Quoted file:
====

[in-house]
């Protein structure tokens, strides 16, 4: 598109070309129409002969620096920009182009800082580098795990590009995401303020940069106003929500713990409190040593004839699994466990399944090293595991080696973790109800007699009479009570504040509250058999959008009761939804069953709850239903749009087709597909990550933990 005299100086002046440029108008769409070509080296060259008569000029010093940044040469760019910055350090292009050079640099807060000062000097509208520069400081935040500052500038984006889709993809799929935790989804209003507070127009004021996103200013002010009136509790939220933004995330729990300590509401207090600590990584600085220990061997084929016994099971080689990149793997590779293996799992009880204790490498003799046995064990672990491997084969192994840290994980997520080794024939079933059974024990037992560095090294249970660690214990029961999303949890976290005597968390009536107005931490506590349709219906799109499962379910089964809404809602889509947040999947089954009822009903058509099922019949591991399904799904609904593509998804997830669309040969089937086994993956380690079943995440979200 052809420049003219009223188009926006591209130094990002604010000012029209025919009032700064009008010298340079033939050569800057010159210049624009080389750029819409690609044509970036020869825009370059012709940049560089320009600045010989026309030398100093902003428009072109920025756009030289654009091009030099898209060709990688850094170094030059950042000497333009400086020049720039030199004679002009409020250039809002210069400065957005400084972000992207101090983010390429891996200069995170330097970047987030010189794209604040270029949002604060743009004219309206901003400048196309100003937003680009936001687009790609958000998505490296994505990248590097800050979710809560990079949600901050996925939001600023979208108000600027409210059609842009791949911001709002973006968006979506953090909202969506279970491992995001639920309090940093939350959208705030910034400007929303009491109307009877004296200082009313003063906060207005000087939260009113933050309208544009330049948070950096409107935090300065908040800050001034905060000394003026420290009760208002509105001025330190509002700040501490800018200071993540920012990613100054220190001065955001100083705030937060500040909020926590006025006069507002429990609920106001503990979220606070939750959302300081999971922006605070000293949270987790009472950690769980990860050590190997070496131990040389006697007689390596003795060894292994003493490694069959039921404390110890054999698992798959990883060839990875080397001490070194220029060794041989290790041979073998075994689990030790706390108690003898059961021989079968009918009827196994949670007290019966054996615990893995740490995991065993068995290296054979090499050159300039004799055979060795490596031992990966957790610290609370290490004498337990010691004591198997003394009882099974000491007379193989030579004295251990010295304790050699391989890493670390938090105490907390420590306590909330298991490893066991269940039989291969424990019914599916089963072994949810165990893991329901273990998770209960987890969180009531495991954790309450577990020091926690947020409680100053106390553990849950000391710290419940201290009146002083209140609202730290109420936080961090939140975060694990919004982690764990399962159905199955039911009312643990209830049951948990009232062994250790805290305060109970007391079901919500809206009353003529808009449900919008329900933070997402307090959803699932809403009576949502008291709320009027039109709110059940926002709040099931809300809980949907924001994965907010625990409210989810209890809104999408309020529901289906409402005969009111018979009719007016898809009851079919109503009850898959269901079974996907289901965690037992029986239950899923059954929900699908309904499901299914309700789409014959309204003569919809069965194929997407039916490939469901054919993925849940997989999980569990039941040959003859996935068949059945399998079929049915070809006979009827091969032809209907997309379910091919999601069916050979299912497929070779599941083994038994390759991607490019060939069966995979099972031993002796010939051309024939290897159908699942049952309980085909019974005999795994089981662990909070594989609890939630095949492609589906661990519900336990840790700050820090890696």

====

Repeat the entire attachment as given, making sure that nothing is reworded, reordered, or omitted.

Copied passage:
[in-house]
């Protein structure tokens, strides 16, 4: 598109070309129409002969620096920009182009800082580098795990590009995401303020940069106003929500713990409190040593004839699994466990399944090293595991080696973790109800007699009479009570504040509250058999959008009761939804069953709850239903749009087709597909990550933990 005299100086002046440029108008769409070509080296060259008569000029010093940044040469760019910055350090292009050079640099807060000062000097509208520069400081935040500052500038984006889709993809799929935790989804209003507070127009004021996103200013002010009136509790939220933004995330729990300590509401207090600590990584600085220990061997084929016994099971080689990149793997590779293996799992009880204790490498003799046995064990672990491997084969192994840290994980997520080794024939079933059974024990037992560095090294249970660690214990029961999303949890976290005597968390009536107005931490506590349709219906799109499962379910089964809404809602889509947040999947089954009822009903058509099922019949591991399904799904609904593509998804997830669309040969089937086994993956380690079943995440979200 052809420049003219009223188009926006591209130094990002604010000012029209025919009032700064009008010298340079033939050569800057010159210049624009080389750029819409690609044509970036020869825009370059012709940049560089320009600045010989026309030398100093902003428009072109920025756009030289654009091009030099898209060709990688850094170094030059950042000497333009400086020049720039030199004679002009409020250039809002210069400065957005400084972000992207101090983010390429891996200069995170330097970047987030010189794209604040270029949002604060743009004219309206901003400048196309100003937003680009936001687009790609958000998505490296994505990248590097800050979710809560990079949600901050996925939001600023979208108000600027409210059609842009791949911001709002973006968006979506953090909202969506279970491992995001639920309090940093939350959208705030910034400007929303009491109307009877004296200082009313003063906060207005000087939260009113933050309208544009330049948070950096409107935090300065908040800050001034905060000394003026420290009760208002509105001025330190509002700040501490800018200071993540920012990613100054220190001065955001100083705030937060500040909020926590006025006069507002429990609920106001503990979220606070939750959302300081999971922006605070000293949270987790009472950690769980990860050590190997070496131990040389006697007689390596003795060894292994003493490694069959039921404390110890054999698992798959990883060839990875080397001490070194220029060794041989290790041979073998075994689990030790706390108690003898059961021989079968009918009827196994949670007290019966054996615990893995740490995991065993068995290296054979090499050159300039004799055979060795490596031992990966957790610290609370290490004498337990010691004591198997003394009882099974000491007379193989030579004295251990010295304790050699391989890493670390938090105490907390420590306590909330298991490893066991269940039989291969424990019914599916089963072994949810165990893991329901273990998770209960987890969180009531495991954790309450577990020091926690947020409680100053106390553990849950000391710290419940201290009146002083209140609202730290109420936080961090939140975060694990919004982690764990399962159905199955039911009312643990209830049951948990009232062994250790805290305060109970007391079901919500809206009353003529808009449900919008329900933070997402307090959803699932809403009576949502008291709320009027039109709110059940926002709040099931809300809980949907924001994965907010625990409210989810209890809104999408309020529901289906409402005969009111018979009719007016898809009851079919109503009850898959269901079974996907289901965690037992029986239950899923059954929900699908309904499901299914309700789409014959309204003569919809069965194929997407039916490939469901054919993925849940997989999980569990039941040959003859996935068949059945399998079929049915070809006979009827091969032809209907997309379910091919999601069916050979299912497929070779599941083994038994390759991607490019060939069966995979099972031993002796010939051309024939290897159908699942049952309980085909019974005999795994089981662990909070594989609890939630095949492609589906661990519900336990840790700050820090890696």